As many schools across the country transition to online learning, teachers have made tremendous efforts to adapt lessons, maintain relationships with students and act as frontline resources of information and support for struggling families, on top of working to manage their own personal challenges and emotional burdens.
Given that teaching is known to be one of the most stressful occupations even under normal conditions, many teachers are likely feeling the effects of stress and burnout from the mental, emotional and physical toll of teaching remotely. In order to sustain energy, capacity and motivation, it is critical that teachers are able to take the time to care for their own wellness and find support from school leaders, families and peers to do so.
One way that schools can help support teacher self-care is by providing teachers with multiple ways to access services for different types of needs. Below we have compiled some resources that offer ideas for personal stress management and self-care that can be shared with teachers, but a school might consider coordinating other preventative activities, such as virtual group yoga sessions or a subscription to a meditation site. Starting team meetings with a check-in or restorative circle can also be helpful. For teachers who are interested, the school social worker or psychologist could potentially lead a weekly virtual support group, or the school could work with an outside service to provide similar activities. These are just a few ideas to think about implementing in your school to show appreciation for teachers and support their health and wellbeing.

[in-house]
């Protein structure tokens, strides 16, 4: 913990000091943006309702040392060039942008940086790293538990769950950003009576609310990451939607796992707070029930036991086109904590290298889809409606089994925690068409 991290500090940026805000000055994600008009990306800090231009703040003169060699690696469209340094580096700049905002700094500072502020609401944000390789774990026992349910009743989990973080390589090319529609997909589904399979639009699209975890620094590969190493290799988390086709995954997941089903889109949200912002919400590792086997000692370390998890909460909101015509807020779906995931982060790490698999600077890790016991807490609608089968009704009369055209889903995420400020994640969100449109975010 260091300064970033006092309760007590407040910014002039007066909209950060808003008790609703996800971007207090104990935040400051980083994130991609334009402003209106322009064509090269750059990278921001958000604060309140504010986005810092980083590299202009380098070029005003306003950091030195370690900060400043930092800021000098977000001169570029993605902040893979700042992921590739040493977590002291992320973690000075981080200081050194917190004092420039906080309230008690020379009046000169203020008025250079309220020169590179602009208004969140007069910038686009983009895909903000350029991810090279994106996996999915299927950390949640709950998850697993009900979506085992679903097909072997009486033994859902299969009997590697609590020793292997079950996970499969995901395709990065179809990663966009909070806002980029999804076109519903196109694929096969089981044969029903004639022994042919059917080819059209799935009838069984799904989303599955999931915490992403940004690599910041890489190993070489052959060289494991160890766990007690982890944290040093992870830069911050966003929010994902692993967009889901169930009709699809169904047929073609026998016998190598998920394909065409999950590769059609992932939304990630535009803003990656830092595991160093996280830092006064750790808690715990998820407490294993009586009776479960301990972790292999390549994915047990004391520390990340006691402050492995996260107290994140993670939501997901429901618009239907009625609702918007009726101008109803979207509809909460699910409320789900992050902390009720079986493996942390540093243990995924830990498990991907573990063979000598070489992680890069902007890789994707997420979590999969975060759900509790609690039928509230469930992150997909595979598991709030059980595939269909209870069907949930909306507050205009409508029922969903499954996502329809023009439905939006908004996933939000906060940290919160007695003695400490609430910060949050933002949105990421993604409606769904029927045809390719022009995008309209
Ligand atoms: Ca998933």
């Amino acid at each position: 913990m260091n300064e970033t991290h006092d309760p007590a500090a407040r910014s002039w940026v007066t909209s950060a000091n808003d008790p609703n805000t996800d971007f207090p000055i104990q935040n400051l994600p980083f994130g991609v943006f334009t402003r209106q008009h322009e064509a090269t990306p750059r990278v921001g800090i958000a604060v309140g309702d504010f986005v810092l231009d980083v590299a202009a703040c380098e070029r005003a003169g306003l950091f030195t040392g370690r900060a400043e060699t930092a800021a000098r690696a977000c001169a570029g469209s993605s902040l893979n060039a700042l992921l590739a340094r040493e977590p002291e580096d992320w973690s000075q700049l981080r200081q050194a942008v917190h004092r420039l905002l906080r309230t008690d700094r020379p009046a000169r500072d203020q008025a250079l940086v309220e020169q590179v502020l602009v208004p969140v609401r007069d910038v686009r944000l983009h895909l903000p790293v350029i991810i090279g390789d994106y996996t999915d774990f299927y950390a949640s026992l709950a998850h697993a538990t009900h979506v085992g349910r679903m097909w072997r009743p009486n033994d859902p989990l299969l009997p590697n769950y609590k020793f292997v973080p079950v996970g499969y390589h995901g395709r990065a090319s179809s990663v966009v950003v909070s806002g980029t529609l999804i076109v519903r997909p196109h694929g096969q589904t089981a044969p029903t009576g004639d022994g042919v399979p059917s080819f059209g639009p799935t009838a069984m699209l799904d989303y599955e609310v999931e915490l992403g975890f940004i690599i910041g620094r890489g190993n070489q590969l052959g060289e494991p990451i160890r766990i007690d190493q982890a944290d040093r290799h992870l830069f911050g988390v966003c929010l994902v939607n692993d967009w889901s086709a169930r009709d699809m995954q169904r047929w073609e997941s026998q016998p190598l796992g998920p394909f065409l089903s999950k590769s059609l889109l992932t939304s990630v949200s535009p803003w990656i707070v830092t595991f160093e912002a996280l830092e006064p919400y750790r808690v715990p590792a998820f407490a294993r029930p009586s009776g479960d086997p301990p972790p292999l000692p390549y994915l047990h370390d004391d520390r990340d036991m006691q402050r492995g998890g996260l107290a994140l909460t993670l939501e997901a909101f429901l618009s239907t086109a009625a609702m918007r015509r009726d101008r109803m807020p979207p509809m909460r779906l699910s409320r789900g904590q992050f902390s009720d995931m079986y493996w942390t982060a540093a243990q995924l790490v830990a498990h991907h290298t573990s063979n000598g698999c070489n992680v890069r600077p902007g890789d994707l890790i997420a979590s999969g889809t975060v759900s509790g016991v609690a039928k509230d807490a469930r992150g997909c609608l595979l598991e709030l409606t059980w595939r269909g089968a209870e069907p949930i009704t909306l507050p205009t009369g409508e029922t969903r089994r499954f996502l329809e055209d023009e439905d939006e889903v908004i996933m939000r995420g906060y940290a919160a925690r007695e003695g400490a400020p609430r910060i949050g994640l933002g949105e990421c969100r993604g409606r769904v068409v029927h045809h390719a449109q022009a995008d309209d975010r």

Although not specific to the current pandemic situation, this recorded webinar describes a number of very helpful strategies, tools and resources to help school staff focus on their own well-being, in order to better support their students’ needs.
While working from home, it can be easy to allow work time to blend into personal time and slip into the habit of addressing students’ needs and requests at any time of day. However, in order to avoid complete mental exhaustion or burnout, teachers must also define clear boundaries and be caretakers of themselves as well.
While current stressors and the challenges of working form home can be emotionally burdensome, it is also important to consider the physical impacts that come from being more sedentary and spending more time onscreen. Find tips to help counteract the physical toll of working from home.
Teachers are currently faced with a number of unknowns as schools grapple with the best strategies for moving forward during the current crisis. In order to help manage a range of difficult emotions, this article describes useful tools and practices.
Grants to help educators adapt to educational challenges due to the effects of COVID-19 on teaching and learning. Learn more.
Deadline: July 15, 2020
Emergency grants available for school districts and organizations working to sustain nutrition programs for children during current school closures. Learn more.
Funding to help supply resources for meal distribution and delivery to ensure students continue to have access to healthy meals. Learn more.
Rapid response grants available to help young people lead projects that address community impacts of COVID-19, such as providing meals to elderly neighbors, launching digital mental health campaigns, etc. Available to young people between ages 13-25. Learn more.
Deadline: June 10, 2020
*The Center for Health and Health Care in Schools does not administer these funding opportunities. Please refer to each organization for further direction and details.